It was argued under the res ipsa loquitur doctrine that Dr. Goshgarian chose not to protect the artery behind the knee when cutting the tibia to install the knee prosthesis during the total knee replacement, that he cut or injured the popliteal artery during the surgery which led to the fistula, chose not to conduct a complete exam on the first morning after the surgery, failed to make a differential diagnosis of arterial injury, chose not to emergently address acute ischemia or lack of blood flow to the low leg, failed to establish a treatment plan and improperly continued to rely on Dr. Onsager, the vascular surgeon, to manage the ischemia.
The defendants’ counsel denied negligence and denied the artery was injured during the surgery because (1) no bleeding or hemorrhage was seen during the surgery or found after it, and (2) the knee ligament in front of the artery was not cut or injured.
The defense further maintained that the fistula was an unexpected result of manipulating the knee during surgery, tests ordered by Dr. Onsager and the internist were reassuring because the results showed reduced, but continued blood flow to the left foot and thus Dr. Goshgarian was entitled to rely on the vascular surgeon’s treatment plan.
Vista Medical Center East, the hospital where this surgery took place, settled before trial for $100,000. Also before the trial, the plaintiff and Dr. Goshgarian agreed to limit any judgment to the doctor’s $1 million insurance policy limit and to waive a set-off for the hospital’s settlement payment.
The attorneys that successfully handled this tragic medical malpractice lawsuit were Sean C. Burke and Stephen S. Phalen.
The jury’s verdict of $1,671,000 was made up of the following damages:
• $450,000 for pain and suffering;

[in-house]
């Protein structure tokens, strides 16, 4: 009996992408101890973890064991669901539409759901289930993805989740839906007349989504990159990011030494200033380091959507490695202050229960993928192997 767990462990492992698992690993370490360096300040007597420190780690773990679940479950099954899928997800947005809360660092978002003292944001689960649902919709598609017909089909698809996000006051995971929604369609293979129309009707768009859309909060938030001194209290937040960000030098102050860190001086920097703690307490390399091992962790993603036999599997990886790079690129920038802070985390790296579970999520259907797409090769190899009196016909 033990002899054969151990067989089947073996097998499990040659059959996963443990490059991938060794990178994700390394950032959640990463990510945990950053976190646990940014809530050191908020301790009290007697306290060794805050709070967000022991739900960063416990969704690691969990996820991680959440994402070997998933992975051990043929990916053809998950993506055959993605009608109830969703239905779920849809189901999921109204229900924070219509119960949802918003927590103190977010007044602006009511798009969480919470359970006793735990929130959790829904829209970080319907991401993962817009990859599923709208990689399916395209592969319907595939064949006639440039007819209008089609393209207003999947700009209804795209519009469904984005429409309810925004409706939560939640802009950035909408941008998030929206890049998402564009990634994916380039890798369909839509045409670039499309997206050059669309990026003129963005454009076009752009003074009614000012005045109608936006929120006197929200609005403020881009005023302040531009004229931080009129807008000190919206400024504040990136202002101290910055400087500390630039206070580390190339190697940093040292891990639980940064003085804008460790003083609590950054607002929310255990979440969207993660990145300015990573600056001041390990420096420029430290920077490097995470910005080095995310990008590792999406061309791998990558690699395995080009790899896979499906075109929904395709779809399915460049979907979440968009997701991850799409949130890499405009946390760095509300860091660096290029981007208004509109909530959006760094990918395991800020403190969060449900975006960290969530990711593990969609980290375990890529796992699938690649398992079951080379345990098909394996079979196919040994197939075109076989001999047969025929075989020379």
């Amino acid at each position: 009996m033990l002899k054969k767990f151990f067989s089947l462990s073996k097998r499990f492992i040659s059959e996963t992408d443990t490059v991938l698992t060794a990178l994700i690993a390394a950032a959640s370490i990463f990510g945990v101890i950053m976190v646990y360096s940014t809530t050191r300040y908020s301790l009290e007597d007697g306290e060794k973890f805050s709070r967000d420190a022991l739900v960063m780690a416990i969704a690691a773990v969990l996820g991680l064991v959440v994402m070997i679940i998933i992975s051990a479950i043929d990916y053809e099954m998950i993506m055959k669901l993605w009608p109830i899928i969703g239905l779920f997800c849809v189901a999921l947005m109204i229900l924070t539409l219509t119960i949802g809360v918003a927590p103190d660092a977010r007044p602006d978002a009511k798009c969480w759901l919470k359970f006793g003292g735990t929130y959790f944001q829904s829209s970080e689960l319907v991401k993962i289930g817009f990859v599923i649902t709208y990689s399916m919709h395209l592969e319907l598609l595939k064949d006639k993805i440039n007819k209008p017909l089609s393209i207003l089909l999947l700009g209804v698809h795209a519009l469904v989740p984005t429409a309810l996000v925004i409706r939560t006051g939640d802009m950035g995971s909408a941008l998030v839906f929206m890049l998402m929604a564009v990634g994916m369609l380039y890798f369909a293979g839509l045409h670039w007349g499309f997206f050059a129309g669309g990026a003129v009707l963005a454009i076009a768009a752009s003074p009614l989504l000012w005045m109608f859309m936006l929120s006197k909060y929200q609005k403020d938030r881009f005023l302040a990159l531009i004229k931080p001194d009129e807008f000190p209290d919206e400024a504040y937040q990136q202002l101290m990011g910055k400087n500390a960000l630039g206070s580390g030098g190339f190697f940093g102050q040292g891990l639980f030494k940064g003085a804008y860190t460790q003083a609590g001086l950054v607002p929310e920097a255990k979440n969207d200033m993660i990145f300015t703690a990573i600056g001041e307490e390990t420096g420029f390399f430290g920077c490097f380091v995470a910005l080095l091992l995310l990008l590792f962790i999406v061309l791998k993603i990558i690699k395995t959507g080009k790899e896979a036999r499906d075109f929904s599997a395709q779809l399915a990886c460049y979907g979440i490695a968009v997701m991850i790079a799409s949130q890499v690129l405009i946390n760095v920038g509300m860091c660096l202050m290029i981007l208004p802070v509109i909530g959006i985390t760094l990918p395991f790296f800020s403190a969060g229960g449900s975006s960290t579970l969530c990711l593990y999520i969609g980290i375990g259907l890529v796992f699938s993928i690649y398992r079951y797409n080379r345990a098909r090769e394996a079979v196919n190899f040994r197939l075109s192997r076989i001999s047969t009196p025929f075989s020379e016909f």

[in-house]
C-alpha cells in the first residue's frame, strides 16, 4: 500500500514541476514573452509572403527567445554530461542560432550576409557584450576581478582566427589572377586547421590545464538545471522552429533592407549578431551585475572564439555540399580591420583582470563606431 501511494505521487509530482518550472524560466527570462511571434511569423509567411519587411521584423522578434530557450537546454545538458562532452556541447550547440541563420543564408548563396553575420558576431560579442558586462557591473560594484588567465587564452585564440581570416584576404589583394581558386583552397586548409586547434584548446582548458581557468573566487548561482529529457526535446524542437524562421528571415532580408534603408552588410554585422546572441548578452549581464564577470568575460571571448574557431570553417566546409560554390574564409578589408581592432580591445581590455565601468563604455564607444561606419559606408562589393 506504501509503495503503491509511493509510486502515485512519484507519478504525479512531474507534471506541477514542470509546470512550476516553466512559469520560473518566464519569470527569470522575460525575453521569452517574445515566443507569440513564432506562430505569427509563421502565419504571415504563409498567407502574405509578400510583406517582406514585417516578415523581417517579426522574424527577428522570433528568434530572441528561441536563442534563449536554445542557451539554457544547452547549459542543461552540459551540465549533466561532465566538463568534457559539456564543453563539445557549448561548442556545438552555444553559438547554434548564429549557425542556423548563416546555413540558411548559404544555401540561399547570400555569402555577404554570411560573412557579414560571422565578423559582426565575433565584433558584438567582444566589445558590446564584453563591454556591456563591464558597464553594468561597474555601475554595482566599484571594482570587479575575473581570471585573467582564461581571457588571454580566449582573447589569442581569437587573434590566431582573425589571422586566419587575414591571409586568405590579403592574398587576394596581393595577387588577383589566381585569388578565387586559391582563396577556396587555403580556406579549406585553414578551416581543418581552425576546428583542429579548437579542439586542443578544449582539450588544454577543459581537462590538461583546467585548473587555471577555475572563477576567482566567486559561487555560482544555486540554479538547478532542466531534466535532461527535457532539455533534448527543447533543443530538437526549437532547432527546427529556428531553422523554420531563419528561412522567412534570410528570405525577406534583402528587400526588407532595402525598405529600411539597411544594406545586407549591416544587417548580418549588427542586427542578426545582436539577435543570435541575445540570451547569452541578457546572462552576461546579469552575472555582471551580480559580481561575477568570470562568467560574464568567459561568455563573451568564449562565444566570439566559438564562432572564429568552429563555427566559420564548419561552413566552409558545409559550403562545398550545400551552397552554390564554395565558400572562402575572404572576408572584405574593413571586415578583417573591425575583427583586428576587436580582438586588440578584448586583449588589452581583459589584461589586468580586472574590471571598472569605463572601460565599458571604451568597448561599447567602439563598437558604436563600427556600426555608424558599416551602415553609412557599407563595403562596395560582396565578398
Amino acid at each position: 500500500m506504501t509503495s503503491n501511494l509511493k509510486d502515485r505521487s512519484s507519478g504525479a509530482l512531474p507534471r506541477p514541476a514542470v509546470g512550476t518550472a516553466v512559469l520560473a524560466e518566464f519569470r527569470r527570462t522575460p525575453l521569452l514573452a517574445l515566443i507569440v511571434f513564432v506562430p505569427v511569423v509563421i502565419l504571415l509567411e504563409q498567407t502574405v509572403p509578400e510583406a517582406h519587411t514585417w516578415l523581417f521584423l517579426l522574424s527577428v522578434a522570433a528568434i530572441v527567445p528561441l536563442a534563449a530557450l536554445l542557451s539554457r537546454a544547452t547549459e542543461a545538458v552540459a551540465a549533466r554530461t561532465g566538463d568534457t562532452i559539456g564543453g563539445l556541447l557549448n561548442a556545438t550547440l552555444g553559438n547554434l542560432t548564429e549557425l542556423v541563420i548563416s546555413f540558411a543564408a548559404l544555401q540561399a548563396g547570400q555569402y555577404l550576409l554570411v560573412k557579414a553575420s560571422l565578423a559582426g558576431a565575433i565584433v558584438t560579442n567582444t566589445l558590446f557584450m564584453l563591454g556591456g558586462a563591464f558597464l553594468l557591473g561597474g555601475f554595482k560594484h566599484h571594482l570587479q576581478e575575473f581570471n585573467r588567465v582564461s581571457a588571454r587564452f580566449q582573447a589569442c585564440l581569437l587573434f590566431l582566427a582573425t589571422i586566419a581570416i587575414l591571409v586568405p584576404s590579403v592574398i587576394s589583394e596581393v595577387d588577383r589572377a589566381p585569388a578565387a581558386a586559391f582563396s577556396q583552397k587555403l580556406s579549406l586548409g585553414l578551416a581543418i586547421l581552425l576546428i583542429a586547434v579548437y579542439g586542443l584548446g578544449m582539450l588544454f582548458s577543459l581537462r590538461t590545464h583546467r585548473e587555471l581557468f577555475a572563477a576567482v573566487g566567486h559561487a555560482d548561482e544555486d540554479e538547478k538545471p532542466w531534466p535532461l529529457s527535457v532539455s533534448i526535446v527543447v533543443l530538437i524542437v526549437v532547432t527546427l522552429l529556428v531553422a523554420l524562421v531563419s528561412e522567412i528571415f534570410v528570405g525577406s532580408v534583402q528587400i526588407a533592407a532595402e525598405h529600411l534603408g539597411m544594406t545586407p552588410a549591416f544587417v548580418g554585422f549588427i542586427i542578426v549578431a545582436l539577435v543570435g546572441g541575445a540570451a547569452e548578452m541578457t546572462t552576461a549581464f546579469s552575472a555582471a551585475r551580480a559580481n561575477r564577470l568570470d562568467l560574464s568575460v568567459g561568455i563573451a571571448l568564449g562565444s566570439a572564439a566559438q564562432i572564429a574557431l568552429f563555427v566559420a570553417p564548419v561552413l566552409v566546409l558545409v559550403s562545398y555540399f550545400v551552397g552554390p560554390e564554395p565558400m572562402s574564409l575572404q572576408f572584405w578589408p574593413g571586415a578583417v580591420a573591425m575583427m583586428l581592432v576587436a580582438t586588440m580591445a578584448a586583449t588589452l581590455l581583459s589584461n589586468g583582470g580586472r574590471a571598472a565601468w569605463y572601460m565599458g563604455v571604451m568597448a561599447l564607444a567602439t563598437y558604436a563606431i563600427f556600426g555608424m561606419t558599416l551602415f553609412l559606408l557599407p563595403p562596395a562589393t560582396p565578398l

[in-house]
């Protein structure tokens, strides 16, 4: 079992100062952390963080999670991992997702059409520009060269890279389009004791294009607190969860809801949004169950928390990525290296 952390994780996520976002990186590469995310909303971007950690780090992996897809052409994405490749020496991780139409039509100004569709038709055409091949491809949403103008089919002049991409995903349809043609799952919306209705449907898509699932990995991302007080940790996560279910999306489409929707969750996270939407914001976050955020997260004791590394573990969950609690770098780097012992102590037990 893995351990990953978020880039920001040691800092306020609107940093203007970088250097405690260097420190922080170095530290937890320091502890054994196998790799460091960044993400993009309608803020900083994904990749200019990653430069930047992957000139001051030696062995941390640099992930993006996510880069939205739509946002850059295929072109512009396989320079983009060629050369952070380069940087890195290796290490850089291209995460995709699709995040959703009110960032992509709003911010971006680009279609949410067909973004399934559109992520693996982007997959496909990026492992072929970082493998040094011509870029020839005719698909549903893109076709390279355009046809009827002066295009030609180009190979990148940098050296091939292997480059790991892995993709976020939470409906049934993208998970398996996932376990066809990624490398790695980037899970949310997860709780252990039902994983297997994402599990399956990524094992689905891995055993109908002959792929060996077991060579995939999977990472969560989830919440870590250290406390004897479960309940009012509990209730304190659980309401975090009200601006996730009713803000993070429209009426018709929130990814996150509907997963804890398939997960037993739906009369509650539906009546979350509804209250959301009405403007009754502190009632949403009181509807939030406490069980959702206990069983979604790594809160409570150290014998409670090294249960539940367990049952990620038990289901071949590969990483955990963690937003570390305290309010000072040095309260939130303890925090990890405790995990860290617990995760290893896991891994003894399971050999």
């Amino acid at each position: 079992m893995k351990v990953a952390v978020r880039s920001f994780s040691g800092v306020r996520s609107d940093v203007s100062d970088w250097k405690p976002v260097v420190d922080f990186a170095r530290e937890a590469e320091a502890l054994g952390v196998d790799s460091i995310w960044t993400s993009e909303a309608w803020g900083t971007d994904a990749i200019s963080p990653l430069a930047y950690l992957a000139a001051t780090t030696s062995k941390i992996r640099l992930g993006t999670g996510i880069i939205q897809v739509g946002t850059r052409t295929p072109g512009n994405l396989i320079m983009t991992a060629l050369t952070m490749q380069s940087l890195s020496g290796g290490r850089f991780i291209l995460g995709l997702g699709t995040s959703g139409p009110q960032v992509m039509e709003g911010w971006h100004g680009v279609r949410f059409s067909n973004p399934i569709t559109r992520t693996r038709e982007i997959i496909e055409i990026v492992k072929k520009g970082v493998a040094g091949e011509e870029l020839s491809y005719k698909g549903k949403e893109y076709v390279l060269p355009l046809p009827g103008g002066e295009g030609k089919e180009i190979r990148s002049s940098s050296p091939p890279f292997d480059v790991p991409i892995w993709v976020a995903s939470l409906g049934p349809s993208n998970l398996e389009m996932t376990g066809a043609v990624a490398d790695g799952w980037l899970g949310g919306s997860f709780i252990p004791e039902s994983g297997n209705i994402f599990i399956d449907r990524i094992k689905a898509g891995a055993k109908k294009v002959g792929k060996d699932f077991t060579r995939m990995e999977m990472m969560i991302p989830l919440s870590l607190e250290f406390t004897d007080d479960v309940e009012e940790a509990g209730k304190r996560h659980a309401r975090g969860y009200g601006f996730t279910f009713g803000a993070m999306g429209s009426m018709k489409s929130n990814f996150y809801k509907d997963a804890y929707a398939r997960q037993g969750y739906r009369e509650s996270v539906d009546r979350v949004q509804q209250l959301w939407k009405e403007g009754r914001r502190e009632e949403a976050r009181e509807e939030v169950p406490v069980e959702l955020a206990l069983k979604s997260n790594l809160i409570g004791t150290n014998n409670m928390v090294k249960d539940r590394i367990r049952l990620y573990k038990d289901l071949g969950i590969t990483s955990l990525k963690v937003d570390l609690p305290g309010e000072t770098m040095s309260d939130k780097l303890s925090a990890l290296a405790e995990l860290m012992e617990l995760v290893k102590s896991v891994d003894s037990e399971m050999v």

• $400,000 for loss of normal life;
• $50,000 for disfigurement;
• $535,806 for past medical expenses; and
• $235,194 for future caretaking expenses.
Before trial and during trial there was no offer made by the remaining defendants to settle the case.
The Moraites attorneys presented experts in orthopedics, vascular surgery and medical billing. The defendants presented experts in orthopedics and vascular surgery. In addition, the defendant presented treating physicians who specialized in both radiology and vascular surgery. In fact, Dr. Onsager did testify as a witness for the defendants.
Attorneys Phalen and Burke made a demand before trial of $1 million which was the policy limits and asked the jury to return a verdict of $1,841,486.
Virginia Moraites v. Dr. Gerard M. Goshgarian, No. 11 L 827 (Lake County, Ill.).
Kreisman Law Offices has been handling hospital negligence lawsuits, medical negligence cases, birth injury lawsuits, birth trauma brain injury lawsuits and physician negligence lawsuits for individuals and families who have been harmed, injured or died as a result of the carelessness or negligence of a medical provider for more than 40 years in and around Chicago, Cook County and its surrounding areas, including Lincolnwood, Harwood Heights, Park Ridge, Northfield, Winfield, Addison, Villa Park, Palatine, Palos Heights, Chicago Ridge, Burr Ridge, Western Springs, Oakbrook Terrace, Yorkfield, Hillside, Maywood, Forest Park, Elmwood Park, Chicago (Marquette Park, Gresham, Washington Heights, Roseland, Woodlawn, Grand Crossing, Avalon Park, Pill Hill, South Deering, Lake Calumet, Burnside, Back of the Yards, Canaryville, Bronzeville, Oakland, West Loop, Goose Island), Oak Park, and Park Forest, Ill.